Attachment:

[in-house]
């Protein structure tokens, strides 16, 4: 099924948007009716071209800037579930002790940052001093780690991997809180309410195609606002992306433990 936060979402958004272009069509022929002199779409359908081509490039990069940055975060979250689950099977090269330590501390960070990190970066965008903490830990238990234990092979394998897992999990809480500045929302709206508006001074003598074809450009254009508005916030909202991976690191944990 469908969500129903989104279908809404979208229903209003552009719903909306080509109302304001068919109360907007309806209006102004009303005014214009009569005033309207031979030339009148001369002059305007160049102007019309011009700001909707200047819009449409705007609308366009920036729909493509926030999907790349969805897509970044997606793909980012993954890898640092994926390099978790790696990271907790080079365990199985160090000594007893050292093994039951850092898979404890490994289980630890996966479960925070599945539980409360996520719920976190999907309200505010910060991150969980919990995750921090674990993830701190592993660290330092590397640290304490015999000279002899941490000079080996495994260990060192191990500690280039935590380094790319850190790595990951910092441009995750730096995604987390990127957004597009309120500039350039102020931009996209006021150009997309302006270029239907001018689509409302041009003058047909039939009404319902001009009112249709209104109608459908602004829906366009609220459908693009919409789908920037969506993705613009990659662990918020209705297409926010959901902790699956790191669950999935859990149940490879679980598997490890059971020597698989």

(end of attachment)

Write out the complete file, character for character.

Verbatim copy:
[in-house]
């Protein structure tokens, strides 16, 4: 099924948007009716071209800037579930002790940052001093780690991997809180309410195609606002992306433990 936060979402958004272009069509022929002199779409359908081509490039990069940055975060979250689950099977090269330590501390960070990190970066965008903490830990238990234990092979394998897992999990809480500045929302709206508006001074003598074809450009254009508005916030909202991976690191944990 469908969500129903989104279908809404979208229903209003552009719903909306080509109302304001068919109360907007309806209006102004009303005014214009009569005033309207031979030339009148001369002059305007160049102007019309011009700001909707200047819009449409705007609308366009920036729909493509926030999907790349969805897509970044997606793909980012993954890898640092994926390099978790790696990271907790080079365990199985160090000594007893050292093994039951850092898979404890490994289980630890996966479960925070599945539980409360996520719920976190999907309200505010910060991150969980919990995750921090674990993830701190592993660290330092590397640290304490015999000279002899941490000079080996495994260990060192191990500690280039935590380094790319850190790595990951910092441009995750730096995604987390990127957004597009309120500039350039102020931009996209006021150009997309302006270029239907001018689509409302041009003058047909039939009404319902001009009112249709209104109608459908602004829906366009609220459908693009919409789908920037969506993705613009990659662990918020209705297409926010959901902790699956790191669950999935859990149940490879679980598997490890059971020597698989």